He has published numerous journal articles on business ethics and business for peace and was on the editorial board of the journal, Business, Peace and Sustainable Development.  Recently, he has launched the Center’s communications via social media. He is the founder and executive director of the nonprofit organization, Applied Ethics, Inc., the main work of which is the Pax Populi people-to-people peacebuilding initiative, which offers online English language tutoring via videoconference to students living in Afghanistan, a country he has visited on three occasions for this work. Earlier in his career, he had a career in international business, specializing in the application of public relations to assist countries in their economic development efforts.

 

Robert has three master’s degrees (International Affairs, Educational Administration, and Philosophy and Education) and a PhD, with distinction, in Philosophy and Education, all from Columbia University.  Outside the US, Robert has lived in four countries, France, Taiwan, Singapore, and Indonesia and has traveled extensively throughout Asia, Europe, the Middle East, and, to a lesser extent, Latin America.

Ivka Kalus,

Chief Investment Officer & Managing Partner,

Promethos Capital

 

Ivka is an accomplished investor with over 20 years experience managing global and international equity portfolios for retail and institutional clients. She has experience launching new investment strategies, both active and indexed, and has significant expertise in sustainable investing (ESG and SRI) and gender-lens investing.

 

Before co-founding Promethos, Ivka was lead portfolio manager of International Strategies at Boston Advisors. Prior to joining Boston Advisors in 2015, Ivka was a senior portfolio manager at Pax World Management, where she managed the Pax World International Fund and the Pax World Global Women's Equality Fund. Before Pax World, she managed international and global portfolios at State Street Global Advisors and Baring Asset Management, and was a global equity analyst at Independence Investments and at Putnam Investments.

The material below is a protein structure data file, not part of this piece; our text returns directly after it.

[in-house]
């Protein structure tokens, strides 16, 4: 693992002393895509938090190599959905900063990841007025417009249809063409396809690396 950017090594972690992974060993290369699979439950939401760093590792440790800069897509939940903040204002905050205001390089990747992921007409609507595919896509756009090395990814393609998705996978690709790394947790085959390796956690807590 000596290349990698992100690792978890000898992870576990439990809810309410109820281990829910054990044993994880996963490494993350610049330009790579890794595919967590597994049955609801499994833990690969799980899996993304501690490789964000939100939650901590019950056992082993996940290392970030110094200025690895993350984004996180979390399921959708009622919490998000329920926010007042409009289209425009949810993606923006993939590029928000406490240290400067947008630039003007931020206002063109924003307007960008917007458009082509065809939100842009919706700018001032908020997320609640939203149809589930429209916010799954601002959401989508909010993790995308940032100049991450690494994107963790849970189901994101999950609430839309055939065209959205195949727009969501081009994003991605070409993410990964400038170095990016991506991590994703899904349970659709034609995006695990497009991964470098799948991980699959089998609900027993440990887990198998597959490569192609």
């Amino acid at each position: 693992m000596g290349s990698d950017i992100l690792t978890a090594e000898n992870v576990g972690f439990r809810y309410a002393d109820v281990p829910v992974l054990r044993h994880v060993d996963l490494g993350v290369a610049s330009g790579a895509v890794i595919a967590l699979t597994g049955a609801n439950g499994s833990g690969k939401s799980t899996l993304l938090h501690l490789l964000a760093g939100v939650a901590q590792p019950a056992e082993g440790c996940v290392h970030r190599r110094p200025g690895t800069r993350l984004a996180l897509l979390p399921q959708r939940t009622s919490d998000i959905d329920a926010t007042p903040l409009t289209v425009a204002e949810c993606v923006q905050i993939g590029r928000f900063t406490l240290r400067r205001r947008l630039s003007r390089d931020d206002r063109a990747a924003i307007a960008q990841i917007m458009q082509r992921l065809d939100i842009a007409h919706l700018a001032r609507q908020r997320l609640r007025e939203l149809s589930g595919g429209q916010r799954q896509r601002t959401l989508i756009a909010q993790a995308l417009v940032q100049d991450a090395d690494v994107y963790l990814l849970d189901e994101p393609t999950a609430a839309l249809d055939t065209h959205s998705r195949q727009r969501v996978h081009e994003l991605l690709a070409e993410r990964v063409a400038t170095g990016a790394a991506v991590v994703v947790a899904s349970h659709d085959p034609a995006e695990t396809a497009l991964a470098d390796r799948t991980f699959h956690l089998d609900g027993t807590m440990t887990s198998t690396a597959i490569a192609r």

Early in her career, Ivka worked as a management consultant to large corporations in the U.S., Europe and Latin America, including three years in Prague working on projects to privatize state-owned Czech companies.

 

Ivka's global investment expertise is enhanced by her experience living and working around the world and her ability to communicate effectively in English, French, German, Spanish and Czech. She earned a B.A. degree in biology from Harvard University, a Master's degree from the Fletcher School of Law and Diplomacy, and an M.B.A from INSEAD. Ivka currently serves on the boards of the Boston Economics Club, United Planet, and American Boronite Corporation.

Stefan Pagacik

Co-Founder,

AI4Impact

 

Stefan Pagacik’s career has spanned several industries and roles, most recently as co-founder of AI4Impact, an artificial intelligence platform focused on building next generation impact financial products. Previously, he built two impact themed cloud and mobile platforms (8 of 9 LLC and my4.com) for retail and institutional investors interested in aligning their values and criteria with their portfolios. His prior entrepreneurial experience involved starting a marine science accelerator in Southeastern Massachusetts (the Regional Technology Development Center of Cape Cod) that commercialized scientific developments in partnership with the Woods Hole Oceanographic Institute and the Marine Biological Laboratory.